Clubs provide an easy way to get involved at Citrus College. Even if a student is unable to find a club that he or she likes, starting one from scratch is not a very difficult task.
Gabriel Nadeles, 19, founder and former president of Young Americans for Liberty’s chapter at Citrus College, went through this process out of a desire to share his ideas with others on campus.
“There are often times when you feel like you need something to build a message and student clubs are a great way to do it,” Nadales said. “They’re simple, they’re organized and it’s a great way to meet people who share your own interests.”
The first step in starting a club is defining its goals. Daniel Celebertti, 27, Inter-Club Council president, said that a lack of a strong focus is one of the most common pitfalls new clubs stumble upon.
“If it’s very vague as to where they want to take the club, it ends up hurting them in the long run,” Celebertti said.
With this in mind, the club founders can draft a constitution. Those who want to speed up the process can find a sample, fill-in-the-blank constitution on the Citrus College website.
In order to verify that other students are interested in the club, the club creators also have to convince at least 10 Citrus College students to sign a copy of the Petition to Organize a New Club.
The club approval process begins when the petition and constitution are turned into the Office of Student Life in the Campus Center.
Adrienne Thompson, supervisor of the Office of Student Life and Leadership Development, encourages new club founders to attend Club Orientation, a reoccurring event that teaches students how to organize and run a new club.
“We show them how to fill out forms, where to find them, how to turn them in, and how to be a successful club,” Thompson said.
The next and final Club Orientation takes place on October 9 from 1 p.m. to 2:30 p.m. in the Campus Center’s east wing.
After these forms are turned in, a club must have a representative attend the next ICC meeting.
The representative will be asked to describe the club to the council before the approval process goes any further within the approval process.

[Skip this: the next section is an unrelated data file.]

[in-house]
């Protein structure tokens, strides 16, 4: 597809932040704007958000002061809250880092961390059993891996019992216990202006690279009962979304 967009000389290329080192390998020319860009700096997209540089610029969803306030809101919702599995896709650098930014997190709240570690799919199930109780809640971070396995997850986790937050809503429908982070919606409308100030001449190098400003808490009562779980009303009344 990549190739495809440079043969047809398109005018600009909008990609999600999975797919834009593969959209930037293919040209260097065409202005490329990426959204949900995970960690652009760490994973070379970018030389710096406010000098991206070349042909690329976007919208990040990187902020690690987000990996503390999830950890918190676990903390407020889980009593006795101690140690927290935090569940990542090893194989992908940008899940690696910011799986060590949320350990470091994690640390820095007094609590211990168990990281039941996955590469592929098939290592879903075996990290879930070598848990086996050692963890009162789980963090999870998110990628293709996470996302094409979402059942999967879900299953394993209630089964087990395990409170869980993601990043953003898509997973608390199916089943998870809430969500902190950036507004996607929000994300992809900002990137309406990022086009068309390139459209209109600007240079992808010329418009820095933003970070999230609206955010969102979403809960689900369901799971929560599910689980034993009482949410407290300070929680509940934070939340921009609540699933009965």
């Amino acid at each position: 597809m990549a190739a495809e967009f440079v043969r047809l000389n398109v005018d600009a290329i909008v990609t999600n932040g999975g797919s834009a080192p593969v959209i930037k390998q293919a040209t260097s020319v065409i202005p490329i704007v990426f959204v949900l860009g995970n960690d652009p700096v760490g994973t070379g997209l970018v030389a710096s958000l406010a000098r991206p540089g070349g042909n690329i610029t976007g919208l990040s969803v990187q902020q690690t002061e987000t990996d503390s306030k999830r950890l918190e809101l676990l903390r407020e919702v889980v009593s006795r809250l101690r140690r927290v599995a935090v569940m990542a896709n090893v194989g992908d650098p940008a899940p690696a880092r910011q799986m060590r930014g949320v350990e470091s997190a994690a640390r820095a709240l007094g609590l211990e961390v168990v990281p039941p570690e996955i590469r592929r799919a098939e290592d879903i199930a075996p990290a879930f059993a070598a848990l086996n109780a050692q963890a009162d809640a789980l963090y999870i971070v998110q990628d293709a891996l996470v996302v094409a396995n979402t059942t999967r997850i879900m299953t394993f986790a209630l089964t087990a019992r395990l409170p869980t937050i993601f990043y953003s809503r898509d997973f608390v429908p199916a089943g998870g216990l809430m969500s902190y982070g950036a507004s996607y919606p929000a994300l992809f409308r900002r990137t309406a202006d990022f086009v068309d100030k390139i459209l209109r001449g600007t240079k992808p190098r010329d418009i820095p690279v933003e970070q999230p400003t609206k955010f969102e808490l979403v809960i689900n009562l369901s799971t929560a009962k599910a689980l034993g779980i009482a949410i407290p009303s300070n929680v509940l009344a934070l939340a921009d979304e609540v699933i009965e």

ICC meetings take place every Monday at 2:40 p.m. within the Campus Center’s executive boardroom.
Club founders must also turn in member rosters. At least two-thirds of students listed on this roster are required to be present at club meetings in order for quorum to be met.
Most of the club members are typically recruited at Club Rush, an event that happens once a semester that allows all of the clubs to set up booths outside the Campus Center in order to present themselves to the student body.
This semester’s Club Rush took place on Sept. 18 and 19.
At this point, the club is on its way to be approved. However, there are a number of other documents recommended in order to keep the club running smoothly.
Each club is required to have a Citrus College faculty or staff member attend all of their meetings and events. As such, it’s wise to have at least one college staff sign an Advisor Agreement, a contract that gives that person the power to direct the club.
An officer roster lists who’s in charge of the club. This roster includes the contact information of club’s president, vice president, secretary, treasurer and ICC representatives.
One of the club’s ICC representatives is required to attend all ICC meetings. If three ICC meetings pass without the representative present their club will be deactivated. Clubs deactivated this way can typically apply for reinstatement after one month.
All club advisors and at least one club member should sign a document named the Authorized Signatures for Associated Student Organization Accounts. This contract specifies who is able to withdraw funds from the club account.
Club members who sign the ASO agreement typically consist of the club president and treasurer.
Any required documentation can be found on Citrus College’s website, linked here. Further quests can be directed to the Office of Student Life at 626-852-6444.